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Director: Robert Gordon
Starring: Kenneth Tobey, Faith Domergue, Donald Curtis
After the game-changing success of The Beast From 20,000 Fathoms, Columbia Pictures clearly fancied getting a bit of Harryhausen giant monster action themselves and who can blame them?
Unfortunately for them, instead of a magnificent dinosaur stomping about the place, they got a giant octopus, one that they could only afford to animate six arms of. Worse, the paucity of funds available meant a very noticeable amount of stock footage being clumsily inserted throughout the film.
Add in the dry, static environments of submarines and laboratories and you end up with a movie that feels more like a documentary or public information film at times.
Despite all this, It Came From Beneath The Sea is as massively enjoyable as it’s massive “Sixtopus” is…well, massive.
While on manoeuvres in the Pacific Ocean, Cmdr. Pete Mathews’ (Kenneth Tobey) nuclear submarine detects a huge sonar signal before being attacked and held by an unknown creature.
Bringing back a sample of organic material to their base in Pearl Harbor, Matthews enlists the help of Dr. John Carter (Donald Curtis) and Professor Lesley Joyce (Faith Domergue), who identify the animal as a giant octopus from the unexplored depths of the Mindanao Deep, which has been roused by nearby nuclear testing.
Now radioactive, the octopus is repelling it’s natural prey, so has left its natural territory in search of food. It’s also now monstrously huge, with it’s rampage of destruction taking it directly towards the North American Pacific Coast…
It’s definitely a lesser entry in the giant atomic monster genre, but there’s a lot to enjoy about It Came From Beneath The Sea.
The cast are all strong and given some good material to work with. As the heroic Commander Pete Mathews, Kenneth Tobey is on familiar ground, essentially playing his character from The Thing From Another World. He’s a gung-ho military man who thinks nothing of putting himself against a weird, inhuman menace, but he’s always got an eye for the ladies and is an expert at balancing both perfectly.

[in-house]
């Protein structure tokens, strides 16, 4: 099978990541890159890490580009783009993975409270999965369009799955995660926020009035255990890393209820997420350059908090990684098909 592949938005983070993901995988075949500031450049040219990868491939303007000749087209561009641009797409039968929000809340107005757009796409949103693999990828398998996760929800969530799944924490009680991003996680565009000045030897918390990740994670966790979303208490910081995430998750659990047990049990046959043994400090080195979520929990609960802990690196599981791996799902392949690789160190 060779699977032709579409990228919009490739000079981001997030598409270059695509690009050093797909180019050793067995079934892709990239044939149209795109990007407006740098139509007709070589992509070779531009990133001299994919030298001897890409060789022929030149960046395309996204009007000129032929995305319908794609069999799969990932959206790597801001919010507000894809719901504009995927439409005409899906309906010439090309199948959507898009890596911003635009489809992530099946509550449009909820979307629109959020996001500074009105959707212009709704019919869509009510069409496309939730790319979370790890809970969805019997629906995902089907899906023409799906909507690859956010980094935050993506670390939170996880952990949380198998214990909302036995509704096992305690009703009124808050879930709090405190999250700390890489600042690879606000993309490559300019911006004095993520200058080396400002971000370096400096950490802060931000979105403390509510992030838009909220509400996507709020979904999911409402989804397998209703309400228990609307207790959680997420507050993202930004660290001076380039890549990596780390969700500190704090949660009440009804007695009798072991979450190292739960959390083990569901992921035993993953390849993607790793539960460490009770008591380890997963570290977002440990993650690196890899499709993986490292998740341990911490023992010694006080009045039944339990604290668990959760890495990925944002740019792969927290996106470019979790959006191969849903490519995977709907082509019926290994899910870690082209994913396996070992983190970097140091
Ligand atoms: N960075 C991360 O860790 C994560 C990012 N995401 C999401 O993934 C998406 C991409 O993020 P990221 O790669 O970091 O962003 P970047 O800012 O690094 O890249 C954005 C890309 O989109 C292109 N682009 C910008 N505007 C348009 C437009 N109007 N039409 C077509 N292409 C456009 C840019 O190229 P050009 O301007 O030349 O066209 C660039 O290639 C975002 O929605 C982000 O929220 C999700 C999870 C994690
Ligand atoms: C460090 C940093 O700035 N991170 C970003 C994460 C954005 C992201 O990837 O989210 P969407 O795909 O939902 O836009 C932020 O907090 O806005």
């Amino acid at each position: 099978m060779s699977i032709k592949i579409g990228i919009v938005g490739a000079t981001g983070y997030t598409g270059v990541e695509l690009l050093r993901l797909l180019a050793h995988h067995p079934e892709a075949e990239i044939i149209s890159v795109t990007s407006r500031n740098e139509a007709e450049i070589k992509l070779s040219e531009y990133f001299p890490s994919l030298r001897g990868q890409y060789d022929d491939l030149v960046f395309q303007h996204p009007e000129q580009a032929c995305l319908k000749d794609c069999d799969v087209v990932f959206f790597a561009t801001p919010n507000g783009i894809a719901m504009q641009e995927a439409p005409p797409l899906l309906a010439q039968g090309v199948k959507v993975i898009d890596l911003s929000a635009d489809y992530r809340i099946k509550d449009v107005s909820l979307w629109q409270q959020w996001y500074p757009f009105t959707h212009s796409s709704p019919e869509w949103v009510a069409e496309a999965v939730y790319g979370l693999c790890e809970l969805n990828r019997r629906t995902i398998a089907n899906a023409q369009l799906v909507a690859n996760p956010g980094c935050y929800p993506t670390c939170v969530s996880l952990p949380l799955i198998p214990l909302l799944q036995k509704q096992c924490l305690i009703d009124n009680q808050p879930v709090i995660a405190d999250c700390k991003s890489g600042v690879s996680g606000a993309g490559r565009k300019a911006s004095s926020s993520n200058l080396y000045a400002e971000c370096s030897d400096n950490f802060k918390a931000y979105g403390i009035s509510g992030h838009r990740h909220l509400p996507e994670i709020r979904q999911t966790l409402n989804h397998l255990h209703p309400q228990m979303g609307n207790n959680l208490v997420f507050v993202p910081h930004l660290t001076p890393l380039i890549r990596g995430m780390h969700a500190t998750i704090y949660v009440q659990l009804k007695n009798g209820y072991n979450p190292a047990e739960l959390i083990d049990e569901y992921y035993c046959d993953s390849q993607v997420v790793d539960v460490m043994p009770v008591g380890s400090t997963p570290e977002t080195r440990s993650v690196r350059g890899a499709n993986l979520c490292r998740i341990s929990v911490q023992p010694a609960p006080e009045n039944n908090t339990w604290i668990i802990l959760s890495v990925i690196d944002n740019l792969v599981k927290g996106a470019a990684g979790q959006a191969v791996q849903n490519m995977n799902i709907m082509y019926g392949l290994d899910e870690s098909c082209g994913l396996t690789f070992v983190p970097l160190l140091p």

The lady in question is the always-arresting Faith Domergue, so you can see why he puts so much effort into wooing her. While Professor Lesley Joyce isn’t as interesting a character as she got to play in Curse Of The Cobra, it’s still a great part. A strong, independent woman who’s scientific expertise is an essential part of identifying and ultimately defeating the giant cephalopod.
Her relationship with work partner Dr. John Carter (Donald Curtis) is nicely realised too. They’ve got a playful, comfortable interaction that feels like an old married couple, enough that at first the viewer is as confused as Matthews as to what’s going on.
The real star of the show is that enormous octopus, though. Brilliantly brought to life by the genius of Ray Harryhausen, it looks magnificent, even if it does only have six arms. Watching it wreak havoc on land or sea is never anything other than thrilling. In a way it’s more intense than a creature of fantasy as we can fill in the blanks easier. We know how an octopus looks and moves, so too see one destroying the Golden Gate Bridge is a sight to behold.
Okay, at times It Came From Beneath The Sea feels like a public safety film and it’s low on real inspiration, but the combination of casting and effects more than makes up for any shortcomings.
The Writer of this piece was: Jules Boyle
Jules tweets from @Captain_Howdy